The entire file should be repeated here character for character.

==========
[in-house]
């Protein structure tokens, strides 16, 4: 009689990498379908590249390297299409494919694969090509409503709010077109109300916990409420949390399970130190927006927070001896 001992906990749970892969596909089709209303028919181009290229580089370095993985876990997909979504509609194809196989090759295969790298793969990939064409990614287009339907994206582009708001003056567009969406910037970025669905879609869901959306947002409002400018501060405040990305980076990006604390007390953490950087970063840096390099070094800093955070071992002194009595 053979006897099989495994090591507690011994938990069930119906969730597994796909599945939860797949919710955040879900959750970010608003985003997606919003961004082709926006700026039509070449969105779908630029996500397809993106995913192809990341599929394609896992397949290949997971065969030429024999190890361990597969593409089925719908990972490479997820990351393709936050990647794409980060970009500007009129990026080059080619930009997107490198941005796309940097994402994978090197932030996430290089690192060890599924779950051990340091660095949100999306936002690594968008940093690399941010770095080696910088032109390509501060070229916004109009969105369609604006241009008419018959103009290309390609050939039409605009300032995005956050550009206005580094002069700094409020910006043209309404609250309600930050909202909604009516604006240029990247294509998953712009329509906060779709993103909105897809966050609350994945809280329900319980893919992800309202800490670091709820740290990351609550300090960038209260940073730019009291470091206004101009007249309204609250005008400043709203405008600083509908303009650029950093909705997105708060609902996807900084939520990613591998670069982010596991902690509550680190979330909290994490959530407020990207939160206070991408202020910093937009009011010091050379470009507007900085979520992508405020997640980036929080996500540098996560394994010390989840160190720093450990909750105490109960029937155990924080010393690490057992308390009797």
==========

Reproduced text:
[in-house]
């Protein structure tokens, strides 16, 4: 009689990498379908590249390297299409494919694969090509409503709010077109109300916990409420949390399970130190927006927070001896 001992906990749970892969596909089709209303028919181009290229580089370095993985876990997909979504509609194809196989090759295969790298793969990939064409990614287009339907994206582009708001003056567009969406910037970025669905879609869901959306947002409002400018501060405040990305980076990006604390007390953490950087970063840096390099070094800093955070071992002194009595 053979006897099989495994090591507690011994938990069930119906969730597994796909599945939860797949919710955040879900959750970010608003985003997606919003961004082709926006700026039509070449969105779908630029996500397809993106995913192809990341599929394609896992397949290949997971065969030429024999190890361990597969593409089925719908990972490479997820990351393709936050990647794409980060970009500007009129990026080059080619930009997107490198941005796309940097994402994978090197932030996430290089690192060890599924779950051990340091660095949100999306936002690594968008940093690399941010770095080696910088032109390509501060070229916004109009969105369609604006241009008419018959103009290309390609050939039409605009300032995005956050550009206005580094002069700094409020910006043209309404609250309600930050909202909604009516604006240029990247294509998953712009329509906060779709993103909105897809966050609350994945809280329900319980893919992800309202800490670091709820740290990351609550300090960038209260940073730019009291470091206004101009007249309204609250005008400043709203405008600083509908303009650029950093909705997105708060609902996807900084939520990613591998670069982010596991902690509550680190979330909290994490959530407020990207939160206070991408202020910093937009009011010091050379470009507007900085979520992508405020997640980036929080996500540098996560394994010390989840160190720093450990909750105490109960029937155990924080010393690490057992308390009797």